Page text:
A Highly Unlikely Scenario, or a Neetsa Pizza Employee's Guide to Saving the World
Our Research Notes series invites authors to describe their research for a recent book, with “research” defined as broadly as they like. This week, Rachel Cantor writes about A Highly Unlikely Scenario, or a Neetsa Pizza Employee’s Guide to Saving the World from Melville House.
Evading the Scramasax
Leonard, complaints guy for a national Pythagorean pizza chain, is something of an innocent: he left school at fifteen after learning only about the life of the Leader and about hygiene, “both physical and social.” He rarely leaves his White Room, which is where he relieves Clients-in-Pain through liberal distribution of Neetsa Pizza coupons. But heroes cannot stay in their White Rooms forever: they must emerge or there will be no story!
A Highly Unlikely Scenario is the story of that emergence. Leonard makes his way first into his own town, then to the stronghold of the latter-day followers of medieval theologian and scientist Roger Bacon, and finally to thirteenth-century Rome. As he does so, Leonard is constantly confronted by things he does not understand. One of his Special Gifts, according to the book (and one of his charms, I like to think), is his receptivity, his fascination with the unfamiliar. How to convey some of that newness, how to convey the fascination he feels not just with exotic realities but, eventually, with the reality of his every day life, and the people all around him?
One way, I decided (though not necessarily consciously), was through language. Throughout the book, I found opportunities to use unfamiliar words. Some I made up, words that originate in a world like Leonard’s, where Whigs, Heraclitans, Dadaists and, yes, Pythagoreans evangelize, in part through proprietary fast-food chains. Leonard may not use halflife-pencils or play solo games in his White Room, for example; his sister wears steep pants (reprehensible tartan steep pants!) while his nephew carries a junior clutchbag.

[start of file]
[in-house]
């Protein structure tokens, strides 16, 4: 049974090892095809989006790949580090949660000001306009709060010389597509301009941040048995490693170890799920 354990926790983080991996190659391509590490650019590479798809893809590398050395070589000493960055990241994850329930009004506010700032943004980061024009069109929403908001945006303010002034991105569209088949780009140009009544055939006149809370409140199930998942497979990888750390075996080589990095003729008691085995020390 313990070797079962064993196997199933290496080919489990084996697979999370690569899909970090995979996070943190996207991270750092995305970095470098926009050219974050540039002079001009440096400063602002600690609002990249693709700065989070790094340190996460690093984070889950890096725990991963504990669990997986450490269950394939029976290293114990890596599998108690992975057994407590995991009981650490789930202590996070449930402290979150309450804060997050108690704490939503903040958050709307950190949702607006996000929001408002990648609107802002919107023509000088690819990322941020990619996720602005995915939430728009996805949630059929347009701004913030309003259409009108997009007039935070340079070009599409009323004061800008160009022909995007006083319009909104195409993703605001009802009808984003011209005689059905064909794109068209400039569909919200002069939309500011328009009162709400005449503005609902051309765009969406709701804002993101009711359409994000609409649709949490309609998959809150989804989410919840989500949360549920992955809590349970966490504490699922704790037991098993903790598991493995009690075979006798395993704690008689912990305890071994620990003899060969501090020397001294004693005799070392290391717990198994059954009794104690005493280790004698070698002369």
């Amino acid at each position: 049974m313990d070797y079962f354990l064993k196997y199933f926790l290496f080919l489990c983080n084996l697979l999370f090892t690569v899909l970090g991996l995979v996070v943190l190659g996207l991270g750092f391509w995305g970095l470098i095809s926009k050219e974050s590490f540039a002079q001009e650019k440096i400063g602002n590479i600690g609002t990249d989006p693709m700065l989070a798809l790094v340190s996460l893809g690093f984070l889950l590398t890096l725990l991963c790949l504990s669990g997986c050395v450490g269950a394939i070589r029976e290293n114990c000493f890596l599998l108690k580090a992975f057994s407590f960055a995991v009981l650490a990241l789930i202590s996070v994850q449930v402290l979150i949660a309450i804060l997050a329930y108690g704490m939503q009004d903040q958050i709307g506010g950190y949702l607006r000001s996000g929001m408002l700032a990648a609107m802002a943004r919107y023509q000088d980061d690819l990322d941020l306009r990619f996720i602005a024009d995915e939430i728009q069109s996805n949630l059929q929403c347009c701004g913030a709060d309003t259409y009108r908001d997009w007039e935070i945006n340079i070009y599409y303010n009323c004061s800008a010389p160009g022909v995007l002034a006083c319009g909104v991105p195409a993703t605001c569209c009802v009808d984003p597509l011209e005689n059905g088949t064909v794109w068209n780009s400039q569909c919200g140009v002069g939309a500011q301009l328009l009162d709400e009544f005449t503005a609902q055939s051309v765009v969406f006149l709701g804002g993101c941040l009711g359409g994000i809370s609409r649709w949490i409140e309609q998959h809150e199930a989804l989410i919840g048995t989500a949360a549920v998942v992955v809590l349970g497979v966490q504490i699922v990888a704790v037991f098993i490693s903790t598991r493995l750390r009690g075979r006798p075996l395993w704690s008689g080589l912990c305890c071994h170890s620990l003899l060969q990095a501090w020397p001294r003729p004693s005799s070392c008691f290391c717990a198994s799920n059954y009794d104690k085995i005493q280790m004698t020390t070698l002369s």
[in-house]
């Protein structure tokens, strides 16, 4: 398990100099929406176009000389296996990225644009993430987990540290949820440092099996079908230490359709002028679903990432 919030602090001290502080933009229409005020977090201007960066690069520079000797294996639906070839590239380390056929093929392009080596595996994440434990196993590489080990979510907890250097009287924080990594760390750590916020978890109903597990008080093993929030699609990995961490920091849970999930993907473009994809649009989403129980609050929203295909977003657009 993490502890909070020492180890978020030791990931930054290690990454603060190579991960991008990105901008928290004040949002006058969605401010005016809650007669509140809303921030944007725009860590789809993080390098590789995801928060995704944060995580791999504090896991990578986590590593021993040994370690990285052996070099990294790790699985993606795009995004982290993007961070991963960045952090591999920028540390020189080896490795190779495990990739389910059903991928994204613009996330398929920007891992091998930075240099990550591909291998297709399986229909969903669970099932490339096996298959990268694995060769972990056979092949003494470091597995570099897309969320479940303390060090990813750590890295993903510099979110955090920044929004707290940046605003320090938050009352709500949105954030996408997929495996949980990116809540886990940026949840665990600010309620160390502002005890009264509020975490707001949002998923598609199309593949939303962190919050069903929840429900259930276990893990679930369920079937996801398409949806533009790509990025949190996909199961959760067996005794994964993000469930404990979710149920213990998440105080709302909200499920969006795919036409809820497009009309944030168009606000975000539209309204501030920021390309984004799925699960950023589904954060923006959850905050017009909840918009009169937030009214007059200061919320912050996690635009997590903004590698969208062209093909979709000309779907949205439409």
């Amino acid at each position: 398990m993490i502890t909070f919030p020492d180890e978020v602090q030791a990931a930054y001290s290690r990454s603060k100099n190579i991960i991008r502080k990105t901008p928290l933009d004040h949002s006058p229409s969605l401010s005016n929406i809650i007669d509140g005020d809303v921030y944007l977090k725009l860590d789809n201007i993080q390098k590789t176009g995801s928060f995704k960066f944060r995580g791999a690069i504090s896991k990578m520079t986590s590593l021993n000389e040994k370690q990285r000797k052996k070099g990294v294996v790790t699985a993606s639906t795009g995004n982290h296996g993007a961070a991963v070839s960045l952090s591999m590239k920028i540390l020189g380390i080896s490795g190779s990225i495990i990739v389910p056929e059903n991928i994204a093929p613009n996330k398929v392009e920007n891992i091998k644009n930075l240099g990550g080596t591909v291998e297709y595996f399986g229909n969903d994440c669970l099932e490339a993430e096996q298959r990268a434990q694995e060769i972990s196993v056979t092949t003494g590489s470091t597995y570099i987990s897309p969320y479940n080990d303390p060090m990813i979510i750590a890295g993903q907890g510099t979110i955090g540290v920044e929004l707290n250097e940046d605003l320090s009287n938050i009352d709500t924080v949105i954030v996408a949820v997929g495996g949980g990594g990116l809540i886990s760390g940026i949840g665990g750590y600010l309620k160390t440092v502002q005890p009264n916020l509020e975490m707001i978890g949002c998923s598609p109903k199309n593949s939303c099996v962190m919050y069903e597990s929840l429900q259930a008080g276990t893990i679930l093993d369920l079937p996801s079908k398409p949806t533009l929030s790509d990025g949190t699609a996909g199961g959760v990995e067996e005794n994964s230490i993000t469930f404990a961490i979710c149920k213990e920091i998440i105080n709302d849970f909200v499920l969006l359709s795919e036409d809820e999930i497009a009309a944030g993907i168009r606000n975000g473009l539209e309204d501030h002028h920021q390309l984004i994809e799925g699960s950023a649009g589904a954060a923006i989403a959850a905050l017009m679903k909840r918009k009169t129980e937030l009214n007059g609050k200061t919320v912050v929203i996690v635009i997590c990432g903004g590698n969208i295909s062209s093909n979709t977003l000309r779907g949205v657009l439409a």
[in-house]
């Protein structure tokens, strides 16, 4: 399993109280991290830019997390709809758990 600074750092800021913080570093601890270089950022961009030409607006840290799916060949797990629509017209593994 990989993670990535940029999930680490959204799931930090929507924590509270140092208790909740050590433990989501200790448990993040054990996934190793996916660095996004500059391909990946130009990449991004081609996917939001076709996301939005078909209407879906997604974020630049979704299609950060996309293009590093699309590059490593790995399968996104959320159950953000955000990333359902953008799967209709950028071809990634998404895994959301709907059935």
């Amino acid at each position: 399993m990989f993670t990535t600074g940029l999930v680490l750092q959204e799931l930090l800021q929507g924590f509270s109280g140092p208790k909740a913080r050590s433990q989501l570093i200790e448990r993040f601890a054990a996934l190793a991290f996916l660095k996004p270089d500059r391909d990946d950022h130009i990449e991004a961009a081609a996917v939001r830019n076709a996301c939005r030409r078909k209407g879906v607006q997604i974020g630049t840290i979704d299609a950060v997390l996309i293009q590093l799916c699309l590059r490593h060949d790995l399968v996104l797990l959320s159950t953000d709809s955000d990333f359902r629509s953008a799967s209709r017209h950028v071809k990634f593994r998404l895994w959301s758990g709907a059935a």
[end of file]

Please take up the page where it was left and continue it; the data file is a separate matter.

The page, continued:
Though I made up words (all understandable, I like to think, through context), I relied much more on real words — real unfamiliar words — and for that, I needed research.
Leonard’s sister Carol works for Jack-o-Bites, a Jacobite restaurant that serves Scottish tapas. Secretly a Maoist who wishes to radicalize the middle classes, she sneaks food home for Leonard and her son in her silver travel vest. Leonard and Felix therefore nibble on Scottish food quite a lot. I’ve had haggis in Scotland, but otherwise the food I had there was quite familiar, so I investigated Scottish food online — and found bannocks and crowdies and tatties and skirlies and bridies and, oh yes, clootie dumplings! Only an initiate could know what these were, I reasoned; the rest of us could not hope to guess! (For it is not just Leonard for whom the world is often strange: we, too, must find it unfamiliar!)
The major part of my research, I reserved for the final third of the book, when Leonard and his warrior-librarian girlfriend Sally travel to 1280 to retrieve Leonard’s nephew, who is studying, after a fashion, with a famous mystic in Rome. Leonard is more out of his depth — even those things you and I might dimly remember from history class are strange to him.
To recreate medieval Rome, or at least present a convincing version of it, I went to numerous sources: history books, engravings, old maps. I started by making lists of words from Robert Brentano’s Rome Before Avignon, a splendidly textured study of the medieval city. Acanthus, I wrote in my notebook, campanile, “Cosmatesque floors,” tufa, porphyry, serpentine. I wanted to give myself a linguistic feel for the time. Papal, penitence, Cistercian monk, hermit, Frangipane, Annibaldi, curia, order of the Trinitarians, Acqua Claudia. These are not strange words, of course, but they are not (in my world) everyday words. “Christian slaves in Moslem captivity,” monastery, scribes, spicers, rione, sacramental, indulgences, “reliquary of gold and silver and precious jewels,” “six corporal works of mercy,” florin, crypt, barbican, fortification, granary. I used maybe five of the words I copied into my notebook, but they helped me situate myself.